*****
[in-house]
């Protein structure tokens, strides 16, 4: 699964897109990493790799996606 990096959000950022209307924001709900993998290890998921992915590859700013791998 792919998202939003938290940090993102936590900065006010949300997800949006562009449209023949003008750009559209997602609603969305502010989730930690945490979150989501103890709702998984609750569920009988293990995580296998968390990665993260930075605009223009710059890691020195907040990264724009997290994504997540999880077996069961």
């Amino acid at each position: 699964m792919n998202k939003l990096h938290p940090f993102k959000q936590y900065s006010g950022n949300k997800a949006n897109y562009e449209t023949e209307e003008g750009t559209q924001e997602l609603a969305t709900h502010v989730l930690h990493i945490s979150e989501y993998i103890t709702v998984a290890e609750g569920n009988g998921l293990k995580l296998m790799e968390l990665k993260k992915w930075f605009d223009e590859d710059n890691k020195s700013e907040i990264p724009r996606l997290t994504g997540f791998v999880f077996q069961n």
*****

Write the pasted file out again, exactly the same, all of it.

[in-house]
């Protein structure tokens, strides 16, 4: 699964897109990493790799996606 990096959000950022209307924001709900993998290890998921992915590859700013791998 792919998202939003938290940090993102936590900065006010949300997800949006562009449209023949003008750009559209997602609603969305502010989730930690945490979150989501103890709702998984609750569920009988293990995580296998968390990665993260930075605009223009710059890691020195907040990264724009997290994504997540999880077996069961």
């Amino acid at each position: 699964m792919n998202k939003l990096h938290p940090f993102k959000q936590y900065s006010g950022n949300k997800a949006n897109y562009e449209t023949e209307e003008g750009t559209q924001e997602l609603a969305t709900h502010v989730l930690h990493i945490s979150e989501y993998i103890t709702v998984a290890e609750g569920n009988g998921l293990k995580l296998m790799e968390l990665k993260k992915w930075f605009d223009e590859d710059n890691k020195s700013e907040i990264p724009r996606l997290t994504g997540f791998v999880f077996q069961n």